Friday, April 24, 2015

Love Marriage by V. V. Ganeshananthan

I think there should be, if there is not already, a name for the genre of novel that is the history of a country told through the history of one family. I know I have read several books in this vein (My Darling Dead Ones and Barnacle Love come immediately to mind, but there are many others I have read for this blog alone). I think it is a delicate thing to do, to find the right balance between the history and the present, and the personal and the political.

Love Marriage does this very well. It is also an exploration of the vast spectrum of marriage between Arranged Marriage and Love Marriage in the narrator's home country of Sri Lanka (although she herself was born in America). The book starts with the premise that marriage and family come from each other, and that every family story must start with a marriage. On that premise alone it is quite an interesting look at the different reasons people get married, and what a huge range of reasons there are even within this one family.

The narrator is Yalani, a young woman who moves from America (I can't remember where, or perhaps it is never said) to Toronto, to be with her terminally ill uncle in the last months of his life. Her uncle was a Tamil Tiger, who had disappeared to join the movement when his sister, Yalani's mother, was still young. With him is his daughter, raised in the Tiger movement. Their presence forces Yalani's otherwise politically neutral family to take at least an outward appearance of sympathy for the cause.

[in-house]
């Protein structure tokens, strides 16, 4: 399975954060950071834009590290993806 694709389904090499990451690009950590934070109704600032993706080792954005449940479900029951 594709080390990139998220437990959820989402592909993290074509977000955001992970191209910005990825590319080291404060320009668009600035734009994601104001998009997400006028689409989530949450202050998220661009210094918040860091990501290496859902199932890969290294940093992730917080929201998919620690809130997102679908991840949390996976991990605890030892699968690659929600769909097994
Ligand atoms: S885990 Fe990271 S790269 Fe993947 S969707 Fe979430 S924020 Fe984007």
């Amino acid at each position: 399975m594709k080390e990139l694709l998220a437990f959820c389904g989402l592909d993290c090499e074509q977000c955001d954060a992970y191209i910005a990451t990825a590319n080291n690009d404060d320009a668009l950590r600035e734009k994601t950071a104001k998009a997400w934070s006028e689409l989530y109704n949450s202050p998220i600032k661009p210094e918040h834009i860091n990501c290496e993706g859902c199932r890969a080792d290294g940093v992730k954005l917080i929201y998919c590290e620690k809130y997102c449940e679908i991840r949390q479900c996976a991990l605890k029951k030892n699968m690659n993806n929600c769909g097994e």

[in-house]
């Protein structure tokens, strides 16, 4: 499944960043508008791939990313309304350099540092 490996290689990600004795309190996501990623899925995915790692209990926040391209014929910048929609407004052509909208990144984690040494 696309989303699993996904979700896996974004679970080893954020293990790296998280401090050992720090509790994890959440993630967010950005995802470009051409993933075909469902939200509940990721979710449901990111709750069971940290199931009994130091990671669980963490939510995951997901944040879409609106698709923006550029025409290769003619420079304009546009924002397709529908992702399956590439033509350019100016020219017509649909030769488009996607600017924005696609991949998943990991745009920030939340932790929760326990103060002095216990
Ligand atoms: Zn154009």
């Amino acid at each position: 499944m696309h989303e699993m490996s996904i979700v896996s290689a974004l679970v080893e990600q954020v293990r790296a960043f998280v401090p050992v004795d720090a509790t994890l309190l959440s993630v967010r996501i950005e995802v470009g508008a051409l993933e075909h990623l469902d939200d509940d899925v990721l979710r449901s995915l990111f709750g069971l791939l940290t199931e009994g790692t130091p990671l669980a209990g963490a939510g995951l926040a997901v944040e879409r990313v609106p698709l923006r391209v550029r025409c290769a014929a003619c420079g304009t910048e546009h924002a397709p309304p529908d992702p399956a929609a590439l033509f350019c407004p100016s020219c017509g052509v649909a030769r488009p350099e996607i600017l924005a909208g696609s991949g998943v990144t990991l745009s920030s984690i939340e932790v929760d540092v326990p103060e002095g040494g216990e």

Yalani starts to collect stories from her uncle, taking down the family history. This is of course, irrevocably interwoven with the history of the conflict in Sri Lanka between the Tamils and the government. While understanding of her uncle's position, Yalani (and the story) find in difficult to cope with the violence of Tamil resistance, and her cousin's hardness toward her and her adopted home.

This book is very beautiful, and written quite poetically. The theme of marriage was deftly interwoven throughout, and helps keep the story on track. I also really enjoyed the recurring theme of fire, although sometimes it was less than subtle.

Toronto, unfortunately, makes very little impression in the story, except (as always!) a city of immigrants. The family lives in an area of Scarborough that is essentially a second Jaffna, where it is difficult to escape the conflict and racial tensions of Sri Lanka. The novel briefly touches on the idea of the family coming to grips with being, essentially, brown people - their Tamil identities erased by white Canadians.

It is an emotionally taxing but truly beautiful novel, and I highly recommend it - and look forward to reading more from this author.

Four CN Towers out of five.

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